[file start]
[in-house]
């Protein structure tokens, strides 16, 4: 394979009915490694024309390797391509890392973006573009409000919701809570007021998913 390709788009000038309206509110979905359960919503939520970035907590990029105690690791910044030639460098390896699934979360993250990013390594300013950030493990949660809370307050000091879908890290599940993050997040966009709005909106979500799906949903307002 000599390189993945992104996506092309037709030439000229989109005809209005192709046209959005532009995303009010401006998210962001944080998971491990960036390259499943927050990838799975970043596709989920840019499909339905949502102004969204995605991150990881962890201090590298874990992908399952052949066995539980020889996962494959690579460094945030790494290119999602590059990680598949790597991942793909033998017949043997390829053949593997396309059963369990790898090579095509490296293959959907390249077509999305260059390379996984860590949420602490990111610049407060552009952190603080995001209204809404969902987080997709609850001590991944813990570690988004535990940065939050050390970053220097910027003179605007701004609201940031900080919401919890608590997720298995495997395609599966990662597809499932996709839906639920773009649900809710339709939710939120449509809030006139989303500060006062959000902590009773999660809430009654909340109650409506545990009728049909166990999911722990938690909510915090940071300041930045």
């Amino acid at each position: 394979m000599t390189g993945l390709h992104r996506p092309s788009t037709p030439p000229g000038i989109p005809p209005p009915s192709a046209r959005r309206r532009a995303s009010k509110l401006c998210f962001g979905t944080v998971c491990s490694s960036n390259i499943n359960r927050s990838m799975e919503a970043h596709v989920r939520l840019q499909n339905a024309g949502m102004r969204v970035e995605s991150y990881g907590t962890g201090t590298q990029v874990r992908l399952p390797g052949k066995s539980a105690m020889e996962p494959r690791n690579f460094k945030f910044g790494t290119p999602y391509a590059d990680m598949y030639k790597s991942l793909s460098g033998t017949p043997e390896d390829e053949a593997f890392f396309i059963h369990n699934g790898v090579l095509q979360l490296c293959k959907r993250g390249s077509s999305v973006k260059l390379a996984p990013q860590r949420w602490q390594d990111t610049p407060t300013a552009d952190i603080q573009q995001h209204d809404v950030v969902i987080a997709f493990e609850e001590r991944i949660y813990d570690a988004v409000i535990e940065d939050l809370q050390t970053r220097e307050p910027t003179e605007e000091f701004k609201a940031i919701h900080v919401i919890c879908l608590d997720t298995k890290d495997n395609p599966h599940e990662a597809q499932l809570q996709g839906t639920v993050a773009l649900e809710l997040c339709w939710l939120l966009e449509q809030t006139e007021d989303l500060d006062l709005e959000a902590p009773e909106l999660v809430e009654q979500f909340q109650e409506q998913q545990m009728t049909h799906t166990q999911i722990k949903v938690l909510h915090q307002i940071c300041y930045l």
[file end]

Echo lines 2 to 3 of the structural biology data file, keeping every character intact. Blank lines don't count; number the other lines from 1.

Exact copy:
């Protein structure tokens, strides 16, 4: 394979009915490694024309390797391509890392973006573009409000919701809570007021998913 390709788009000038309206509110979905359960919503939520970035907590990029105690690791910044030639460098390896699934979360993250990013390594300013950030493990949660809370307050000091879908890290599940993050997040966009709005909106979500799906949903307002 000599390189993945992104996506092309037709030439000229989109005809209005192709046209959005532009995303009010401006998210962001944080998971491990960036390259499943927050990838799975970043596709989920840019499909339905949502102004969204995605991150990881962890201090590298874990992908399952052949066995539980020889996962494959690579460094945030790494290119999602590059990680598949790597991942793909033998017949043997390829053949593997396309059963369990790898090579095509490296293959959907390249077509999305260059390379996984860590949420602490990111610049407060552009952190603080995001209204809404969902987080997709609850001590991944813990570690988004535990940065939050050390970053220097910027003179605007701004609201940031900080919401919890608590997720298995495997395609599966990662597809499932996709839906639920773009649900809710339709939710939120449509809030006139989303500060006062959000902590009773999660809430009654909340109650409506545990009728049909166990999911722990938690909510915090940071300041930045």
């Amino acid at each position: 394979m000599t390189g993945l390709h992104r996506p092309s788009t037709p030439p000229g000038i989109p005809p209005p009915s192709a046209r959005r309206r532009a995303s009010k509110l401006c998210f962001g979905t944080v998971c491990s490694s960036n390259i499943n359960r927050s990838m799975e919503a970043h596709v989920r939520l840019q499909n339905a024309g949502m102004r969204v970035e995605s991150y990881g907590t962890g201090t590298q990029v874990r992908l399952p390797g052949k066995s539980a105690m020889e996962p494959r690791n690579f460094k945030f910044g790494t290119p999602y391509a590059d990680m598949y030639k790597s991942l793909s460098g033998t017949p043997e390896d390829e053949a593997f890392f396309i059963h369990n699934g790898v090579l095509q979360l490296c293959k959907r993250g390249s077509s999305v973006k260059l390379a996984p990013q860590r949420w602490q390594d990111t610049p407060t300013a552009d952190i603080q573009q995001h209204d809404v950030v969902i987080a997709f493990e609850e001590r991944i949660y813990d570690a988004v409000i535990e940065d939050l809370q050390t970053r220097e307050p910027t003179e605007e000091f701004k609201a940031i919701h900080v919401i919890c879908l608590d997720t298995k890290d495997n395609p599966h599940e990662a597809q499932l809570q996709g839906t639920v993050a773009l649900e809710l997040c339709w939710l939120l966009e449509q809030t006139e007021d989303l500060d006062l709005e959000a902590p009773e909106l999660v809430e009654q979500f909340q109650e409506q998913q545990m009728t049909h799906t166990q999911i722990k949903v938690l909510h915090q307002i940071c300041y930045l």